The way PDP chieftains jumped into APC train before and after their victory in 2015 is also instructive even as theirs has nothing to do with a revolution. That shifting cultivation attitude to politics is not all opportunism but confirmation of ‘circulation of elite’ aspect of the elite theory of power. They went to same category of schools, use slangs exclusive to them, enjoy shared values in terms of pleasure, leisure, family life, marriage patterns and so. So, they have a constitutive interest that enables them to reach consensus on divisive issues. They have to reach consensus or they risk losing the benefits of being in power, not with the masses casting revolutionary glances at them and with equalitarian agitators in communist or national liberation parties.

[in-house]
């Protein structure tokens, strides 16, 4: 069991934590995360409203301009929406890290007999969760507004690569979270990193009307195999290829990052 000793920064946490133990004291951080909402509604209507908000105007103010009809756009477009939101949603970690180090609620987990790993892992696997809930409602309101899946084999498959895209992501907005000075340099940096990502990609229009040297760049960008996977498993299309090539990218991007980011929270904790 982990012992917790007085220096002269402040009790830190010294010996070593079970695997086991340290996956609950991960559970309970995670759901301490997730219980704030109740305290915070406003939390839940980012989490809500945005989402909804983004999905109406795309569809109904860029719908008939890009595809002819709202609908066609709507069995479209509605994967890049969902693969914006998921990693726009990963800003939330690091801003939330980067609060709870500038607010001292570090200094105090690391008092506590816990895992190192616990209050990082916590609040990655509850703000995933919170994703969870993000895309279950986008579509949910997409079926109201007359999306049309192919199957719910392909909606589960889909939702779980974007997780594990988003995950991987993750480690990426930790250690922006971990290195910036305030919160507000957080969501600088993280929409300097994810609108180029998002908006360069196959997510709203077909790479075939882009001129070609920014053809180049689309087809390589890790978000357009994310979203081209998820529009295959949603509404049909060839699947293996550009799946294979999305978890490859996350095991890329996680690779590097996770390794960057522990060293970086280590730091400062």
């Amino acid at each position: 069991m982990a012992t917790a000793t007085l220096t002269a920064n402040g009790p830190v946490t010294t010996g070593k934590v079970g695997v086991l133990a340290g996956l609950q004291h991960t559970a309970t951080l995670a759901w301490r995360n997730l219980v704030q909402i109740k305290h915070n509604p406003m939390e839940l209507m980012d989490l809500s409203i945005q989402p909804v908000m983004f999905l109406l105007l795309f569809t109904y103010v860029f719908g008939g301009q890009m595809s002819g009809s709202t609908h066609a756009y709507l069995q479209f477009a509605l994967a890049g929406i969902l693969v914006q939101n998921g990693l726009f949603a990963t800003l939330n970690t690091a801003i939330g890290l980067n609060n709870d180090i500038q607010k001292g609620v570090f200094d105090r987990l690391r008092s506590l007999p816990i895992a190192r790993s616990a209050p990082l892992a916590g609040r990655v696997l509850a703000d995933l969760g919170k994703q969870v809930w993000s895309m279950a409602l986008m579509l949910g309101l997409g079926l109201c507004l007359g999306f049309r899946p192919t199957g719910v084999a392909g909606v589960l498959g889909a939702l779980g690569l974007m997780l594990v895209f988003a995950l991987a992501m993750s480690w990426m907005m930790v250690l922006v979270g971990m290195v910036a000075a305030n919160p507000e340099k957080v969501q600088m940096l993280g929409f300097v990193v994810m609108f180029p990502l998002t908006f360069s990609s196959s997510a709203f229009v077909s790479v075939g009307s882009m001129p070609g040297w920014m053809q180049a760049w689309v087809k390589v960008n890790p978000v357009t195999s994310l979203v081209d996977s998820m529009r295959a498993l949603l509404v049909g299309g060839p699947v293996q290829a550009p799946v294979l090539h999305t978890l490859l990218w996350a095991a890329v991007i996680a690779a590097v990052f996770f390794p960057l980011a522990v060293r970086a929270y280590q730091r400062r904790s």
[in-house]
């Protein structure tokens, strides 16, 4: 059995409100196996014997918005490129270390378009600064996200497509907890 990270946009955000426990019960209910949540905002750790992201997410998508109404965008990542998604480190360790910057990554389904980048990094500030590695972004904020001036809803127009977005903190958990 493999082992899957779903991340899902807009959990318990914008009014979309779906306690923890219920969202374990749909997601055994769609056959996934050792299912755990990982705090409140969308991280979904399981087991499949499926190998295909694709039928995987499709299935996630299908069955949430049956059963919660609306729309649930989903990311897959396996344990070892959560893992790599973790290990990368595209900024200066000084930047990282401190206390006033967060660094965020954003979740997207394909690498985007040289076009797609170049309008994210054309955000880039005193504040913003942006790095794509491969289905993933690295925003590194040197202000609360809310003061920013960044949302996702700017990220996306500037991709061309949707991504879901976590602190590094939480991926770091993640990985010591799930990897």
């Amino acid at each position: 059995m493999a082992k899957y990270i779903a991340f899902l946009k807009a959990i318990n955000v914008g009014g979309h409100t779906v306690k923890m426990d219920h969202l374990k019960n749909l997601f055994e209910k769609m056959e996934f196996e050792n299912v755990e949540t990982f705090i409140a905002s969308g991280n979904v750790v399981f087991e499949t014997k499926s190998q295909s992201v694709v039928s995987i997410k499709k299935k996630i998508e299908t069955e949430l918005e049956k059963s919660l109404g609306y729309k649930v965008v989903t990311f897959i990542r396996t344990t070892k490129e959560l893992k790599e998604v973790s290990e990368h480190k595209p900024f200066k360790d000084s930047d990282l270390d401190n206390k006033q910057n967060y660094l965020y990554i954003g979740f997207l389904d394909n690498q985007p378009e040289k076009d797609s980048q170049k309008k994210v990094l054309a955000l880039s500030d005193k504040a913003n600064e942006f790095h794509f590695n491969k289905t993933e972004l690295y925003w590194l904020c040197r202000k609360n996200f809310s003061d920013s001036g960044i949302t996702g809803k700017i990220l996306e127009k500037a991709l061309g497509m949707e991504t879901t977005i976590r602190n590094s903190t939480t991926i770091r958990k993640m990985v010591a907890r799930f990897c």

Going by this analysis, there is fragmentation of the elite only because they lack the merit that enables elite in other climes to sort out their disagreements without the masses knowing. It is not in their interest for the masses to know because the masses aspire to overthrow them from the power and privileges they now enjoy. Is it the case that they are so sure they have so successfully conscientised the masses along ethno-religious lines that they do not have to look over their shoulders? Or, is it the case that they are confident they have neutralized or absorbed genuine radicals that they do not have to bother? Can anyone be sure of anything in a fast flowing world?
In that context, what is the guarantee that 2020 will be any different from 2019 as long as the differences are irreconcilable, thus making Nigeria where the where the best may be impossible and the worst is even to be feared? That is a recasting of the colonial idiom that referred to Nigeria as where the best may be impossible but the worst never happens!